Specific threats to the preservation of Texas’s LIHTC inventory include: 1. Texas has no LIHTC preservation strategy or program. Neither TDHCA nor any local governmen-

    tal entity in Texas has adopted a comprehensive strategy to guide the preservation of LIHTC proper- ties, especially those most at risk of exiting the program.

    2. Texas does not track properties at risk of exiting the LIHTC program. TDHCA maintains a da- tabase of active LIHTC properties, but it is fails to track information to determine which properties are at risk of exiting the program, such as whether a property has a right of first refusal, whether the property owner is committed to providing long-term affordability, and when the property is eligible to exit via the qualified contract process (see Section 1 of the report for a more thorough description of the qualified contract process).

    3. LIHTC properties allocated tax credits in Texas prior to 2002 can opt out of their affordability restrictions through the qualified contract process after only 15 years in service. The only excep- tion is for properties that elected to provide a longer compliance period in their LURAs. The qualified contract process has never resulted in a preservation purchase in Texas. Through the qualified con- tract loophole, Texas has already lost 24 LIHTC properties—almost 4,000 units—with another 1,200 units in the process of exiting out. Another 834 pre-2002 properties could be eligible now or over the next few years to exit the LIHTC program.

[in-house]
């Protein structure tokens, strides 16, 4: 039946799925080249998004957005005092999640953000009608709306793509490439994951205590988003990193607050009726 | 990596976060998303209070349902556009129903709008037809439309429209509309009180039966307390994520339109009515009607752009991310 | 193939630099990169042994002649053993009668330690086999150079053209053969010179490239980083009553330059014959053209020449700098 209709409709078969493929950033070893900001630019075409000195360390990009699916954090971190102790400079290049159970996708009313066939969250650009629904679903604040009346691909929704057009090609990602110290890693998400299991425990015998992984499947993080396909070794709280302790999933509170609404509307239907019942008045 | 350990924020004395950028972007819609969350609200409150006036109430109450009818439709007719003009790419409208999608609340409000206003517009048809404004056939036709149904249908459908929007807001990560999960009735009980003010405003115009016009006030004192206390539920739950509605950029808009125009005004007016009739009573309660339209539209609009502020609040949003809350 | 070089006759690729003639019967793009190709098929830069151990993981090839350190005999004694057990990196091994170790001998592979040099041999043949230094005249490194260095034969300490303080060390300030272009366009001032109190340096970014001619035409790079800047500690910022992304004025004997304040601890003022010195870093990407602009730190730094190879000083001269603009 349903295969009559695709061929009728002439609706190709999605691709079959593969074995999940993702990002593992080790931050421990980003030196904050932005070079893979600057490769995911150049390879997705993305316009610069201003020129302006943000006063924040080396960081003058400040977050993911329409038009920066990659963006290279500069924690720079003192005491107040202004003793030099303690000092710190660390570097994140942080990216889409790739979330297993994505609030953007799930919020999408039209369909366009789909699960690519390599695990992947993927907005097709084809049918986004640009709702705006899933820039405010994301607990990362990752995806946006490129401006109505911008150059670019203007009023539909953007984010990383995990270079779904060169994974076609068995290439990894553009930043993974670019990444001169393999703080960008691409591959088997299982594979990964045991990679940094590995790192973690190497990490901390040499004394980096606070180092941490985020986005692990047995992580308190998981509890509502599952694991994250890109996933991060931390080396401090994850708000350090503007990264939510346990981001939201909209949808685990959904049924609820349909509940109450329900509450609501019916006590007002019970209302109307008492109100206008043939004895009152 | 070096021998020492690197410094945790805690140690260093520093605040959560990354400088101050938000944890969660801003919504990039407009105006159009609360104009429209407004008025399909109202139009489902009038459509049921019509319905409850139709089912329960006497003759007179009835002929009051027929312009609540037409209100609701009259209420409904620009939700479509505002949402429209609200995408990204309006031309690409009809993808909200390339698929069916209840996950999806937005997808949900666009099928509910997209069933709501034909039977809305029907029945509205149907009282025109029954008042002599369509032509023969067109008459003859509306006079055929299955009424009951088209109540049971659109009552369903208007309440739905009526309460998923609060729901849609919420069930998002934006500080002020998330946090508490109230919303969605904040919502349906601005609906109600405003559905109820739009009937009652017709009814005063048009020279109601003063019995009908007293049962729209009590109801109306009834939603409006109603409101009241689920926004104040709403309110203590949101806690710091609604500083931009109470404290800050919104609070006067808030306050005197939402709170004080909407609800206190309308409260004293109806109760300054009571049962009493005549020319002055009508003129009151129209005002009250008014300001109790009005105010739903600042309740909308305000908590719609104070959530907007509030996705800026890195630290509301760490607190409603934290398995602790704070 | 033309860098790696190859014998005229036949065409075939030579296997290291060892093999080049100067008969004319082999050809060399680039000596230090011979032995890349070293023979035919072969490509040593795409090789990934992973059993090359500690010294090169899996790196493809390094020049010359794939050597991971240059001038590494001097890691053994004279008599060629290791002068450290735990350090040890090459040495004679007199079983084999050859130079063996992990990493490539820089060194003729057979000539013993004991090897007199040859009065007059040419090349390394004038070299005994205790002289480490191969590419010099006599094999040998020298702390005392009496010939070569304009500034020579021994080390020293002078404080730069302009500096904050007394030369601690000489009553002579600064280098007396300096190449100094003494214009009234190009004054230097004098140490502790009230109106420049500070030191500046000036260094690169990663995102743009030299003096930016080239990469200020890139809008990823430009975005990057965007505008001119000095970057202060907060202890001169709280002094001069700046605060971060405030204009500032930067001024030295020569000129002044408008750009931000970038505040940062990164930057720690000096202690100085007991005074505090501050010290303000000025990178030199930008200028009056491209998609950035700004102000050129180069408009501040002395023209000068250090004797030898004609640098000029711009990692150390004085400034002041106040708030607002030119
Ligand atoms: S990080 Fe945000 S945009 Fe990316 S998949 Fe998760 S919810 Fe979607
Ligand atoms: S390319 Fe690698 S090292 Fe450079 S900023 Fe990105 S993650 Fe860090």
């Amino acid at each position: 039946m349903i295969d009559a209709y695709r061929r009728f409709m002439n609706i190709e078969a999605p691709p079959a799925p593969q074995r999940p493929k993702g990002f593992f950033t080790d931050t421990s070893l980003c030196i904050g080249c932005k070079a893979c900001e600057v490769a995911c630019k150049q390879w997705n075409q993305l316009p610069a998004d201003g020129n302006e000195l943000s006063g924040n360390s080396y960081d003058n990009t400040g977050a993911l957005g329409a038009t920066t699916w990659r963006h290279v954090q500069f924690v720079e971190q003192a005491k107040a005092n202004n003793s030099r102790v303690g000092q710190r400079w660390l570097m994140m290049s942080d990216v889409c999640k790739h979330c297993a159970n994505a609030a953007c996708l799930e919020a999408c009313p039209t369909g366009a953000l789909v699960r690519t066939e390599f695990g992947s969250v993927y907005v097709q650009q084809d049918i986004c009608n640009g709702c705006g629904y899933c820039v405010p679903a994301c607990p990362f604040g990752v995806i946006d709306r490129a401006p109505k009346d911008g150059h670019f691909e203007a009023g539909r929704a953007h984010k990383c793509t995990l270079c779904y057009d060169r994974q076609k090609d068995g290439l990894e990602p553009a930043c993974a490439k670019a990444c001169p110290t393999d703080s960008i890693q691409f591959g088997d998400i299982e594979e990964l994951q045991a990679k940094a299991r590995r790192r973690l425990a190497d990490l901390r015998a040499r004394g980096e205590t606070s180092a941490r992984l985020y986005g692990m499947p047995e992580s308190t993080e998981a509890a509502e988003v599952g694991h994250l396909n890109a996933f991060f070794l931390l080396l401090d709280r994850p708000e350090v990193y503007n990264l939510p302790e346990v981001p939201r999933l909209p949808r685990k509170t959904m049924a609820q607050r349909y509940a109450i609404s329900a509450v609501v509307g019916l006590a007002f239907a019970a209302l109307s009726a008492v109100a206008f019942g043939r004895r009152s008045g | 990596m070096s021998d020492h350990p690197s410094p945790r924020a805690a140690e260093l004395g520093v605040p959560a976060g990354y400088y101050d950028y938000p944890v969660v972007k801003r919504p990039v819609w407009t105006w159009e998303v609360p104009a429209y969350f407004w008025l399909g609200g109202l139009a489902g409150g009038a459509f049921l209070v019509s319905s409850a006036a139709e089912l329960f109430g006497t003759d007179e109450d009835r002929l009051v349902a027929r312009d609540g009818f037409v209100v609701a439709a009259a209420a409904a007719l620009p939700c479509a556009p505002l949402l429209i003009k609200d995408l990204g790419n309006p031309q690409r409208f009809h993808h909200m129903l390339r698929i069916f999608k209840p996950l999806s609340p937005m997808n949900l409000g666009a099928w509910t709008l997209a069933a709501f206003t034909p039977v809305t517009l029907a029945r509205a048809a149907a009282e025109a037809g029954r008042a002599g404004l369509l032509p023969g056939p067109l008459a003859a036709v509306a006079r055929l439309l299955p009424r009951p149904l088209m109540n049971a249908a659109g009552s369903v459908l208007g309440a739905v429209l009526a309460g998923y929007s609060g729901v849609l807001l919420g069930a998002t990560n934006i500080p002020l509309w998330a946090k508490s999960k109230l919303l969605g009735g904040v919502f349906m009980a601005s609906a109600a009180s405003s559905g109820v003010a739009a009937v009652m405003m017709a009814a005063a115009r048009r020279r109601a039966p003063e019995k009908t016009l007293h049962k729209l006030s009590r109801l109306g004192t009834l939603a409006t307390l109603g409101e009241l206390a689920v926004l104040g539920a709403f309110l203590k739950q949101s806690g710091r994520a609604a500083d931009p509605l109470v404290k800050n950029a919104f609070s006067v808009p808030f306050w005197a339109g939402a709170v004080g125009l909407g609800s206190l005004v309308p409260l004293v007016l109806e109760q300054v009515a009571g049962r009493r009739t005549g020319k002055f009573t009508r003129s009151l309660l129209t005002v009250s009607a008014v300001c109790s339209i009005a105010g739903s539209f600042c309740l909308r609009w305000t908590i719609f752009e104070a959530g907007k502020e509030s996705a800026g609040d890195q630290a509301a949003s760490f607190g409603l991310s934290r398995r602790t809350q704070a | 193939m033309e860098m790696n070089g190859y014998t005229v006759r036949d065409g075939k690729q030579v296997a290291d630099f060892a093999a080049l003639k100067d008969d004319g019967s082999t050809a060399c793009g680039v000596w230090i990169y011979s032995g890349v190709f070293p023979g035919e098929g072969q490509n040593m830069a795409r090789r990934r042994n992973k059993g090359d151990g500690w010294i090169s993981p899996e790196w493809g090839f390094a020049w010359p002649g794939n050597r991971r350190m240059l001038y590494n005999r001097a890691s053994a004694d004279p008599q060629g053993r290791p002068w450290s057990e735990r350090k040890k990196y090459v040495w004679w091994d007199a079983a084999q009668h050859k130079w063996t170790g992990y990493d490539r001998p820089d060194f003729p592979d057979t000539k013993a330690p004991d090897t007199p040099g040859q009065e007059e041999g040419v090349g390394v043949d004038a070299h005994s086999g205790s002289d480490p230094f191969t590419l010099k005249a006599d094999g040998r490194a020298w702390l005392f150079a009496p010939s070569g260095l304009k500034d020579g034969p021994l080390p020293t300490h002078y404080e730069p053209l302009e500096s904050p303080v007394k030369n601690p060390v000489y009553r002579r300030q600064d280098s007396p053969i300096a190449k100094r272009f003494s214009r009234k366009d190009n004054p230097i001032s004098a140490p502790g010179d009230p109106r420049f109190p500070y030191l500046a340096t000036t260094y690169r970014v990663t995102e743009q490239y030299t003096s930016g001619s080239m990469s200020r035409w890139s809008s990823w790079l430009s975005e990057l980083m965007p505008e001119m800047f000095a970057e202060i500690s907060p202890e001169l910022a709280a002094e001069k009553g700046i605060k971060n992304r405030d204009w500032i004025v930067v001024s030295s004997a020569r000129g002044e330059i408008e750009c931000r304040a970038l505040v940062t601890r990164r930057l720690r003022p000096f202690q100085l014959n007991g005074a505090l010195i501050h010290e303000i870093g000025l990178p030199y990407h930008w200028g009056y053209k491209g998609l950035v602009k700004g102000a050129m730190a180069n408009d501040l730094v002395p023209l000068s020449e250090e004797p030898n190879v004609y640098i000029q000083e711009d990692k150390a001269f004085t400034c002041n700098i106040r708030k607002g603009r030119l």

• Low Income Housing Tax Credit Program in Texas: Opportunities for State and Local Preservation Strategiesii

    4. LIHTC property owners may be eligible to use the qualified contract process to exit early from the extended affordability terms in their LURAs. It is unclear from Texas’ Land Use Restrictive Agreements (LURAs) and TDHCA’s rules whether owners who commit to affordability periods be- yond 30 years can request a qualified contract and thus exit the program prior to the end of those commitments.

    5. Texas’ right of first refusal (RORF) policies contain multiple barriers to preservation. While the right of first refusal is supposed to provide opportunities for qualified buyers (including nonprofit housing organizations, government agencies, and tenant groups) to purchase LIHTC properties up for sale, Texas’ policies dilute the effectiveness of this important preservation tool. Most notably, ROFRs are unavailable for any of the state’s 503 LIHTC properties with 4% credits, TDHCA awards only one point in its application criteria for properties that provide a ROFR, the ROFR notice period for new properties and many older properties is only 90 days, and the ROFR sale prices formula in some properties’ LURAs results in an unfeasible purchase price for preservation.

    6. TDHCA’s notice procedures for identifying preservation buyers are inadequate. TDHCA notifies potential preservation buyers through a listserv—which prospective buyers must sign up for—and through posting the property for sale on the agency’s website. TDHCA does not affirmatively market or actively seek out preservation buyers.